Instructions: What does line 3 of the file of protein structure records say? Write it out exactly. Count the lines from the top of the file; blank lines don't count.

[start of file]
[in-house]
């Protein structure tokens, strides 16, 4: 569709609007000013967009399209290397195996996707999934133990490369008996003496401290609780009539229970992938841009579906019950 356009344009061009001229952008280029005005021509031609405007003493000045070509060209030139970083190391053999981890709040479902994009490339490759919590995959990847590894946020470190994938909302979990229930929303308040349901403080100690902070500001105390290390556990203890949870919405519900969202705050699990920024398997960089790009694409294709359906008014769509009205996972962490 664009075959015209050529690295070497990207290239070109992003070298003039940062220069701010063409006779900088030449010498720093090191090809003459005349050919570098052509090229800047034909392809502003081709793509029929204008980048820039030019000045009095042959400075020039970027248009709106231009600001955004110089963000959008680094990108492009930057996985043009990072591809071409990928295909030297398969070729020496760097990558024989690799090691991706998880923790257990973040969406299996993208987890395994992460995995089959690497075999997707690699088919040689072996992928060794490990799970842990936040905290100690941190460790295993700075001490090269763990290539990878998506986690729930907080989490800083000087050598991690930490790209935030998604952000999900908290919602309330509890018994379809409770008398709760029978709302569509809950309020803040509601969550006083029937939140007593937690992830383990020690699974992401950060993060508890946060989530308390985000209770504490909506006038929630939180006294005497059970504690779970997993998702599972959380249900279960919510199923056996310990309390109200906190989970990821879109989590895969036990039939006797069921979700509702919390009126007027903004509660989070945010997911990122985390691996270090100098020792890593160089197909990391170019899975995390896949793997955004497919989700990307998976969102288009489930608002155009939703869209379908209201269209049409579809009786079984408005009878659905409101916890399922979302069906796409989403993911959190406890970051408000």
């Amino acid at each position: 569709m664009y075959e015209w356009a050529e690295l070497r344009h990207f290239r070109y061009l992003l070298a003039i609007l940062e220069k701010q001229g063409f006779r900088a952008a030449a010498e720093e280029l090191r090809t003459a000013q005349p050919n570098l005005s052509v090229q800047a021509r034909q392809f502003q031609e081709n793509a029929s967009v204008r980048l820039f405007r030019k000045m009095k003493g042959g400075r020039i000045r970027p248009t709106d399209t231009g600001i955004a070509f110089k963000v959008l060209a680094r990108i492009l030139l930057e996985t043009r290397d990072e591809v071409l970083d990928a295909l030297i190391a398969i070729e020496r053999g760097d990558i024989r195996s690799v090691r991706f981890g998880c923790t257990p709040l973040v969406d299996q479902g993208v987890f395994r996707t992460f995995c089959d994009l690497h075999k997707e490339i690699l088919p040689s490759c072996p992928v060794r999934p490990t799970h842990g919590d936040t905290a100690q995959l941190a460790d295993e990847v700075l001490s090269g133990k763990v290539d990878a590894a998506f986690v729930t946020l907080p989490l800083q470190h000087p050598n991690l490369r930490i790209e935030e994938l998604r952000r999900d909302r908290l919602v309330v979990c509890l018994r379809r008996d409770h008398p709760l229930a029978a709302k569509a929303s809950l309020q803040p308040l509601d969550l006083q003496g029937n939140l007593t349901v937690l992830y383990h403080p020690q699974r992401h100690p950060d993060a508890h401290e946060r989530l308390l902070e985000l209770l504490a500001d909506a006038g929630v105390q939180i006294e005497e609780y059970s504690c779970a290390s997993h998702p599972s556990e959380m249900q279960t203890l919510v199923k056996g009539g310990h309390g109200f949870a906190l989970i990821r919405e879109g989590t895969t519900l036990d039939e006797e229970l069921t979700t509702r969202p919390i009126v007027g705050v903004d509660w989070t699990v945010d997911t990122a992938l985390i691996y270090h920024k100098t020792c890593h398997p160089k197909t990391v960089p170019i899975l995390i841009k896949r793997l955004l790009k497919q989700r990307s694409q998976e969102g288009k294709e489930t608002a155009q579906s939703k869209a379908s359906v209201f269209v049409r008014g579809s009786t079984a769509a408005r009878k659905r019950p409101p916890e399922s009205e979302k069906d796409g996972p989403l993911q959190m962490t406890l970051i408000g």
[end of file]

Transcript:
């Amino acid at each position: 569709m664009y075959e015209w356009a050529e690295l070497r344009h990207f290239r070109y061009l992003l070298a003039i609007l940062e220069k701010q001229g063409f006779r900088a952008a030449a010498e720093e280029l090191r090809t003459a000013q005349p050919n570098l005005s052509v090229q800047a021509r034909q392809f502003q031609e081709n793509a029929s967009v204008r980048l820039f405007r030019k000045m009095k003493g042959g400075r020039i000045r970027p248009t709106d399209t231009g600001i955004a070509f110089k963000v959008l060209a680094r990108i492009l030139l930057e996985t043009r290397d990072e591809v071409l970083d990928a295909l030297i190391a398969i070729e020496r053999g760097d990558i024989r195996s690799v090691r991706f981890g998880c923790t257990p709040l973040v969406d299996q479902g993208v987890f395994r996707t992460f995995c089959d994009l690497h075999k997707e490339i690699l088919p040689s490759c072996p992928v060794r999934p490990t799970h842990g919590d936040t905290a100690q995959l941190a460790d295993e990847v700075l001490s090269g133990k763990v290539d990878a590894a998506f986690v729930t946020l907080p989490l800083q470190h000087p050598n991690l490369r930490i790209e935030e994938l998604r952000r999900d909302r908290l919602v309330v979990c509890l018994r379809r008996d409770h008398p709760l229930a029978a709302k569509a929303s809950l309020q803040p308040l509601d969550l006083q003496g029937n939140l007593t349901v937690l992830y383990h403080p020690q699974r992401h100690p950060d993060a508890h401290e946060r989530l308390l902070e985000l209770l504490a500001d909506a006038g929630v105390q939180i006294e005497e609780y059970s504690c779970a290390s997993h998702p599972s556990e959380m249900q279960t203890l919510v199923k056996g009539g310990h309390g109200f949870a906190l989970i990821r919405e879109g989590t895969t519900l036990d039939e006797e229970l069921t979700t509702r969202p919390i009126v007027g705050v903004d509660w989070t699990v945010d997911t990122a992938l985390i691996y270090h920024k100098t020792c890593h398997p160089k197909t990391v960089p170019i899975l995390i841009k896949r793997l955004l790009k497919q989700r990307s694409q998976e969102g288009k294709e489930t608002a155009q579906s939703k869209a379908s359906v209201f269209v049409r008014g579809s009786t079984a769509a408005r009878k659905r019950p409101p916890e399922s009205e979302k069906d796409g996972p989403l993911q959190m962490t406890l970051i408000g």